I’d only ever written short stories, poetry and essays for uni so I focused hard on learning how to write a novel. I was too arrogant then to realise how much I didn’t know that I didn’t have a clue as to what to do. I dealt with my conscious fear of this seemingly sophisticated and knowledgeable world like I did all my fear now that drugs and alcohol weren’t an option; through writing and running around Princess Park as though my life depended on it.

To stop drinking, smoking and self-medicating the way I had in Chelsea since thirteen was hard. I couldn’t stop sweating, crying and feeling angry. I needed to be alone so I locked myself in my room and wrote, lying to anyone who asked about a deadline I always seemed at my wits end to meet. Truth is I had imposed the deadline upon myself to keep focused and as clean as everyone here seemed to be. I gave the impression that these deadlines had been assigned by the uni, competitions… and while this wasn’t a lie I couldn’t exactly tell them that it was so important to me because it was the only way I knew how to become worthy of my position. I was withdrawing hard, fast and with fury and wouldn’t dare admit it or that I was terrified of how calm and quiet this place was. I took all my restless energy and raw anger out on my word document, completely losing myself in the process.

I believed it was the character, Lumina, whose story it was that I was feverishly scribing. I believed divine inspiration was completely taking over. The story was so cruel, dark and heartbreaking it’s actually now humorous to think I could’ve perceived the vision as divinely inspired. There wasn’t a divine word in it. Perhaps I needed to think this in order to give myself permission to keep going or at the very least not to hate on myself while I wrote it.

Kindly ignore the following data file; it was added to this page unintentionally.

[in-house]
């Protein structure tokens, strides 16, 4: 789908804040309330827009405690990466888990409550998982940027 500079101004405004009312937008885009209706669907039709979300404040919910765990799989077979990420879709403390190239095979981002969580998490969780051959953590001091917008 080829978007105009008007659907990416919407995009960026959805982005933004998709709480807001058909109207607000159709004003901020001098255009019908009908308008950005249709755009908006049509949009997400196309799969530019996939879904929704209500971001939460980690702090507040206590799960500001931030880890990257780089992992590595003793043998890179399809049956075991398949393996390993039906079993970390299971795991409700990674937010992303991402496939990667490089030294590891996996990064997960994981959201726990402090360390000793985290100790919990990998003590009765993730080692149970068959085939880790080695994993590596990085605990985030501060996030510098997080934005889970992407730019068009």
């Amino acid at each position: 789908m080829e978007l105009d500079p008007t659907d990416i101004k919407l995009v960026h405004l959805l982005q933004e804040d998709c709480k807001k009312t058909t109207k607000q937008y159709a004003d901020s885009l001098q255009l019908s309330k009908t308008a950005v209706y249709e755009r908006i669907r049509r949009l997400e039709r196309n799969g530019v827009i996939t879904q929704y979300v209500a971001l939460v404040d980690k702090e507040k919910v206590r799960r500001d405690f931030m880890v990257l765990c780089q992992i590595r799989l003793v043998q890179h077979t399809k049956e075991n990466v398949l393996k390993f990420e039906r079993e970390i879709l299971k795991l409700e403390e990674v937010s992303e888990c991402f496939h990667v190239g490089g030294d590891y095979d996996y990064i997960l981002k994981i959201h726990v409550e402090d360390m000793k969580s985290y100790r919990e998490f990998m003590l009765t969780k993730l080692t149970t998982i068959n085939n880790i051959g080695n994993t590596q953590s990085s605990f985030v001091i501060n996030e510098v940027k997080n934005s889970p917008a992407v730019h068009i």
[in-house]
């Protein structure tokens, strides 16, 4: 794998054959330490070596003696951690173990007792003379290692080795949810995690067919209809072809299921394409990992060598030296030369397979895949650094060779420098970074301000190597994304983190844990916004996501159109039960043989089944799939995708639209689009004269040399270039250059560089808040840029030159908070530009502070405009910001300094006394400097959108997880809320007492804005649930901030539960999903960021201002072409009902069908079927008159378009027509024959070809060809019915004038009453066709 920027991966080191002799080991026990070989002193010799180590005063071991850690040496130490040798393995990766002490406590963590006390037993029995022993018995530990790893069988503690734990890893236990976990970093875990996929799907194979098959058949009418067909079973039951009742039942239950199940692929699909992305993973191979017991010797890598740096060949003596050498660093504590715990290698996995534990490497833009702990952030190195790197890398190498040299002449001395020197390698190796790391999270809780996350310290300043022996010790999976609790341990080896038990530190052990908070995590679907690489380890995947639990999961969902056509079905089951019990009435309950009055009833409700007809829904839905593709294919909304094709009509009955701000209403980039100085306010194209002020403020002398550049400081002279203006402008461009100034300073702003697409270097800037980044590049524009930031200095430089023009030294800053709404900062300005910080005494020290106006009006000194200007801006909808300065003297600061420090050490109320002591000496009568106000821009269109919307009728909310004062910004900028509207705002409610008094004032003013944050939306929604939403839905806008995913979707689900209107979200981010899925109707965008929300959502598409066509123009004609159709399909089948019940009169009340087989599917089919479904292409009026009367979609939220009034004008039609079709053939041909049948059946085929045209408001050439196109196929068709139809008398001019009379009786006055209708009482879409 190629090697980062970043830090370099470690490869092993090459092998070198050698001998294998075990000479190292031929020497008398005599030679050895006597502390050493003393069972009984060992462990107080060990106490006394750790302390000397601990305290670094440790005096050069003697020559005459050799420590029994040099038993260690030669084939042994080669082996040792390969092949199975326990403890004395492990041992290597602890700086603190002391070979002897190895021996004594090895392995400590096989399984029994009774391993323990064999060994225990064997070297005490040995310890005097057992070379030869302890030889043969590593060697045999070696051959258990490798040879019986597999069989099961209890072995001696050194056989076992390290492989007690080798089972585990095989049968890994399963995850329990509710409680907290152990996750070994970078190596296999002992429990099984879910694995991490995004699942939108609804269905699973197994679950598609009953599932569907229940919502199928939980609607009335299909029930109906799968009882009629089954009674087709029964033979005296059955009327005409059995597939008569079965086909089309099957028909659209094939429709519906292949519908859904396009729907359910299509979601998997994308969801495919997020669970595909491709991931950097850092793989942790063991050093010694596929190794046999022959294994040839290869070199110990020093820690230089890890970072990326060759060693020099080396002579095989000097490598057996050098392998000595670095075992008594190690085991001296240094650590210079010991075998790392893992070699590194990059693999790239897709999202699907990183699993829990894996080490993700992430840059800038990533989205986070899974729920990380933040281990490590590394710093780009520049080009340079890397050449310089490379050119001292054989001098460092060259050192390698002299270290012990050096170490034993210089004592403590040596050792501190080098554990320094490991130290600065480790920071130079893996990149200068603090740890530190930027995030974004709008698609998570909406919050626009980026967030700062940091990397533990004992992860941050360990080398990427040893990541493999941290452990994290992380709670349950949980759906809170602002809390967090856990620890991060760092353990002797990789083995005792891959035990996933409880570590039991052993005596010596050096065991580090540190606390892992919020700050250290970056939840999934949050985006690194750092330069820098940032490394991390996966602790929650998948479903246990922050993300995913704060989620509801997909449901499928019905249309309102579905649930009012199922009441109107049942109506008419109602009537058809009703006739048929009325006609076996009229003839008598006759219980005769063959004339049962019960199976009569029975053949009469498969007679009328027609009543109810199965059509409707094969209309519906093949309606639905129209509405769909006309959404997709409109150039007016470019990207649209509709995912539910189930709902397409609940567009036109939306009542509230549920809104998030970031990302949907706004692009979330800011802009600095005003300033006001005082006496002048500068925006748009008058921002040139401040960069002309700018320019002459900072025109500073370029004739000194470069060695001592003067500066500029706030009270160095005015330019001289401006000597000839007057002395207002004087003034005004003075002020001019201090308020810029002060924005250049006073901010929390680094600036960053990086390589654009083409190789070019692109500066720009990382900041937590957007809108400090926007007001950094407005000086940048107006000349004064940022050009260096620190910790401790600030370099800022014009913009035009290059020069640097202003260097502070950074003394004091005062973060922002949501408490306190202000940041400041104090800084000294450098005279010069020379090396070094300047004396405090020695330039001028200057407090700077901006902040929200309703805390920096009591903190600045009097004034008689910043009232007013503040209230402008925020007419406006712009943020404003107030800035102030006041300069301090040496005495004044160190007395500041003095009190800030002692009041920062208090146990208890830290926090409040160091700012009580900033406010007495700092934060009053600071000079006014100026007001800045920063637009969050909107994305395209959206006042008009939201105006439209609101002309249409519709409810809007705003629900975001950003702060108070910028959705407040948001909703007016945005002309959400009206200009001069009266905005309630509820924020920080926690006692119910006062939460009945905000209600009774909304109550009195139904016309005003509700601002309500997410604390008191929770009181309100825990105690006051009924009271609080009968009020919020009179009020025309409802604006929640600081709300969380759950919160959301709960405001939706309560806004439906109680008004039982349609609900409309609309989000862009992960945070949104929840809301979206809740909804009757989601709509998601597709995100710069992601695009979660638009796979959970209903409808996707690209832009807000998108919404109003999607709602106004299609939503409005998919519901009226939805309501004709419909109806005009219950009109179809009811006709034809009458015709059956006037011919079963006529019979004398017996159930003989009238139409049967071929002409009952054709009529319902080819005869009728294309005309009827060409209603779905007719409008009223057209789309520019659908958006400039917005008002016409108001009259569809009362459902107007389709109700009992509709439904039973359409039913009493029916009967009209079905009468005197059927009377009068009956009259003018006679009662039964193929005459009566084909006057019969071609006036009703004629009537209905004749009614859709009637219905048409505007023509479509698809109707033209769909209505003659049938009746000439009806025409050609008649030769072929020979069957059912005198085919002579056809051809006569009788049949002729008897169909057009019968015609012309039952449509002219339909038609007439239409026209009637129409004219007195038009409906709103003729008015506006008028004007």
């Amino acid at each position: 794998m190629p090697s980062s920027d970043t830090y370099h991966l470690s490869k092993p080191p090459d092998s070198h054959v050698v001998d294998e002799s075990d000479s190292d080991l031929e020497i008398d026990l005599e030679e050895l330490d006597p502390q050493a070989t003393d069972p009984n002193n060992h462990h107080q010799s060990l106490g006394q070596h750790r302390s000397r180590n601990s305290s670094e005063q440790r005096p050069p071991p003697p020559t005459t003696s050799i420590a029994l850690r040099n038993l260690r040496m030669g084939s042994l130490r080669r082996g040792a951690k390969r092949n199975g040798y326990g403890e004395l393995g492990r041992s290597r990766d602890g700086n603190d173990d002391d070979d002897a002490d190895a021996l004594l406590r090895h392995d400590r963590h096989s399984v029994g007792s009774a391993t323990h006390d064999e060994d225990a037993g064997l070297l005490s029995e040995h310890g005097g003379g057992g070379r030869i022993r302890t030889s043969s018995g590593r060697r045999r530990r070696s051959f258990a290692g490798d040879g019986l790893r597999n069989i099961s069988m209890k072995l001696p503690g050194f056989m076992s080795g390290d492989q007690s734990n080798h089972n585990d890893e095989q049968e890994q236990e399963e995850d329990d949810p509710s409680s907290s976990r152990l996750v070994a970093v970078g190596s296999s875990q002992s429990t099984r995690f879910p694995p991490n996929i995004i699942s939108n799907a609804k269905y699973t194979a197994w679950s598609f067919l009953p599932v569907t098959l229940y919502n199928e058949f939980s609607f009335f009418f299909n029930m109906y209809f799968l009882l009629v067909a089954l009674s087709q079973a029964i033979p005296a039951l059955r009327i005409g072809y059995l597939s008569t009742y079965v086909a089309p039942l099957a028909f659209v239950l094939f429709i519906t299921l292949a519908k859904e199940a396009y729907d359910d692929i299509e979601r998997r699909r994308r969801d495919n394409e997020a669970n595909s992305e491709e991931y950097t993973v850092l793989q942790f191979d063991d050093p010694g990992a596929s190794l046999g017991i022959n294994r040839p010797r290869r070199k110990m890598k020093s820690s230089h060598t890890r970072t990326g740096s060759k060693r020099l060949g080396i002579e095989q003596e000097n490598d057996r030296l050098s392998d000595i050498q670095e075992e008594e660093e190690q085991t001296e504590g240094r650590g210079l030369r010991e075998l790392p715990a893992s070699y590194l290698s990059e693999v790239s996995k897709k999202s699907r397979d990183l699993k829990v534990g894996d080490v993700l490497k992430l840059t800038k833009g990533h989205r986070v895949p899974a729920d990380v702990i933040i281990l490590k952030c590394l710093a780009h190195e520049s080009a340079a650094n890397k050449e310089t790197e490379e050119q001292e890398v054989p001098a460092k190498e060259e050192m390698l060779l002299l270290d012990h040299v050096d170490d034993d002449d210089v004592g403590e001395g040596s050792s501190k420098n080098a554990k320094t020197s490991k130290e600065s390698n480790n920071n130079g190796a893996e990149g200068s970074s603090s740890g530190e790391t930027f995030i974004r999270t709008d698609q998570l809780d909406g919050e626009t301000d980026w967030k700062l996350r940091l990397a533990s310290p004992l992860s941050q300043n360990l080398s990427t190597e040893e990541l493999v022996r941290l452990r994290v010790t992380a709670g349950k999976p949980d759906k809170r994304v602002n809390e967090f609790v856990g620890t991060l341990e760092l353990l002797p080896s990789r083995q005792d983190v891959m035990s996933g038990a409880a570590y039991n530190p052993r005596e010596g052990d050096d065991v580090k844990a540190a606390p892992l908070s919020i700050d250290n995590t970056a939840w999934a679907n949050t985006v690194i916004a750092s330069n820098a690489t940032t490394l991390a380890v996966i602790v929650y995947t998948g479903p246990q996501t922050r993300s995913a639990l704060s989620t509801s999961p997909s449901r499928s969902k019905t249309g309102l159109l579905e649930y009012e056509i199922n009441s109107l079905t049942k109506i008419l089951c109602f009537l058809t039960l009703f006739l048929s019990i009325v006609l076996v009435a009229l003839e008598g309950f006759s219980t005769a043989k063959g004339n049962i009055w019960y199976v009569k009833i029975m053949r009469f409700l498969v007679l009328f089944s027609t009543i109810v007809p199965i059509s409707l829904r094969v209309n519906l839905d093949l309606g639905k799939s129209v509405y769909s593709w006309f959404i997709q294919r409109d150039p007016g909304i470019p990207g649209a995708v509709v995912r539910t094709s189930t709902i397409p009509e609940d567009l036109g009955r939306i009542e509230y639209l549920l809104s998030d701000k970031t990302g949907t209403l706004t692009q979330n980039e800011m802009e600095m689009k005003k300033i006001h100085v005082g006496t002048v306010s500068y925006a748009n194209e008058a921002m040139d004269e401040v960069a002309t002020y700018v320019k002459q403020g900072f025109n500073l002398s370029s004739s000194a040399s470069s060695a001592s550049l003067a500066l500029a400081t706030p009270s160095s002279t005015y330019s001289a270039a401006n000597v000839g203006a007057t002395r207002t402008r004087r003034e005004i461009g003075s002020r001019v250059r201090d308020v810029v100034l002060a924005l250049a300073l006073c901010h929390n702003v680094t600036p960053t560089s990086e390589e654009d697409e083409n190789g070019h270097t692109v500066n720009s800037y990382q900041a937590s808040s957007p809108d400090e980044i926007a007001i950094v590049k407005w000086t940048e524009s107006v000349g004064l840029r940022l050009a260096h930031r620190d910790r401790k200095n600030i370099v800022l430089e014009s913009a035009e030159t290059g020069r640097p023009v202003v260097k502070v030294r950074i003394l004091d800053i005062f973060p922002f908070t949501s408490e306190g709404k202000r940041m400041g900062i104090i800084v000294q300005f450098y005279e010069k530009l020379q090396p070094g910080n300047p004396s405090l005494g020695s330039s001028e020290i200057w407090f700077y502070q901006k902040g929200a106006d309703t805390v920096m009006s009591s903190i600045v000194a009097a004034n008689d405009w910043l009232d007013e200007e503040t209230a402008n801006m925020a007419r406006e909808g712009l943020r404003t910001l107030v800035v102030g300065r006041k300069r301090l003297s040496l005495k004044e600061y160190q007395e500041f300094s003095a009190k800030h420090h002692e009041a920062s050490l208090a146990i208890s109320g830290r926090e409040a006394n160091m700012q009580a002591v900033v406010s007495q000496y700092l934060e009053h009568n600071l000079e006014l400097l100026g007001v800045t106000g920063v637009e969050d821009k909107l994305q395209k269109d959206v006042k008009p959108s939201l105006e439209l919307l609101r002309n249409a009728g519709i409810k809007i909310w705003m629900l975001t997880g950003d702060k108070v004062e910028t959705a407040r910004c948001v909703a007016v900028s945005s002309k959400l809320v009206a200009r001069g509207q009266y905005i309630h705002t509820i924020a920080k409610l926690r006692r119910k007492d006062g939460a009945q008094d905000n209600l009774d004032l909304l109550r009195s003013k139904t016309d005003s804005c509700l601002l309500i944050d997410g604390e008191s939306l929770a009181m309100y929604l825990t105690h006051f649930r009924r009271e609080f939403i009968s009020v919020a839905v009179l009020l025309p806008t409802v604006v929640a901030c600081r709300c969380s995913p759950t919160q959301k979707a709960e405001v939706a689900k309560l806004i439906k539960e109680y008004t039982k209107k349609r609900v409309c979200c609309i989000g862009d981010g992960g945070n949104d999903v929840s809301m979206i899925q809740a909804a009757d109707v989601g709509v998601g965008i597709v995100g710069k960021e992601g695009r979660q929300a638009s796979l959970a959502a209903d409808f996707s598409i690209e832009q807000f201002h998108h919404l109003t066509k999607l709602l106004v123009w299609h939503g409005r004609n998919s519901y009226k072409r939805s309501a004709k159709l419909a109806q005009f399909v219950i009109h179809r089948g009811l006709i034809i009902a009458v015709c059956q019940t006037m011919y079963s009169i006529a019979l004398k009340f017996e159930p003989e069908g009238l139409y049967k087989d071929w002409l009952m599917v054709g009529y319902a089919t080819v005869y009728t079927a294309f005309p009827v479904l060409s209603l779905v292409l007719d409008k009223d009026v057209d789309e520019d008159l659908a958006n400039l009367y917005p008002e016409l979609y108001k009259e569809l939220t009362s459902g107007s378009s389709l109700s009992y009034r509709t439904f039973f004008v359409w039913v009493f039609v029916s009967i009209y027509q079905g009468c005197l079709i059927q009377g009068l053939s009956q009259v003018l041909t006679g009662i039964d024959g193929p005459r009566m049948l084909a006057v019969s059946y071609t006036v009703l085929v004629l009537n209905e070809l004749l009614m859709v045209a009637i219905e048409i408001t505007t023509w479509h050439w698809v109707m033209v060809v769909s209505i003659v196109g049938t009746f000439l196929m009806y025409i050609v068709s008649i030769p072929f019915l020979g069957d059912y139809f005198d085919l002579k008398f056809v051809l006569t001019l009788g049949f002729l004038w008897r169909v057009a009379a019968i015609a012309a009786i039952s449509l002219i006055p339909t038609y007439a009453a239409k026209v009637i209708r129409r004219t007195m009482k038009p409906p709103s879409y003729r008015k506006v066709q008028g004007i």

The only person I eventually let read it was one of the few friends who refused to let me disappear from her life. We met at a writers’ festival through a mutual writer friend and have been great allies ever since. She said my story was sad, real sad. She often said this about my writing but this time it put my defenses right up. “What do you mean sad?” I thought as my body stiffened. “It’s not that sad. I’d deliberately made it absurd in parts to make the reader laugh.” So I ran through my memory, searching for what it was that I’d written to make her think it was so sad. That’s when I became self-conscious and felt like a weirdo with a really sick imagination because it occurred to me that what I had put the protagonist through was awful. I started feeling just how much I hated the protagonist. In the word document I’d treated her like the boxing bag I used myself for in the manner my dad had.

A lot of time still had to pass before I would first listen to what I was saying in the story I was writing and give it the degree of cohesion, relief and love characters in story demand in order for the readers to love them too. I had to learn a lot in order to be able to understand the story from each character’s point of view and stop hating the character that most resembled myself. This required unpacking the autobiographical story of my family members’ experiences with trauma over the generations as well as that of the community and place I had grown up in. To understand them was to understand the composite characters they inspired. To find compassion, consideration and love for my protagonist meant I had to confront the self-loathing and need to punish, hurt and sabotage myself.

Continued in Part 4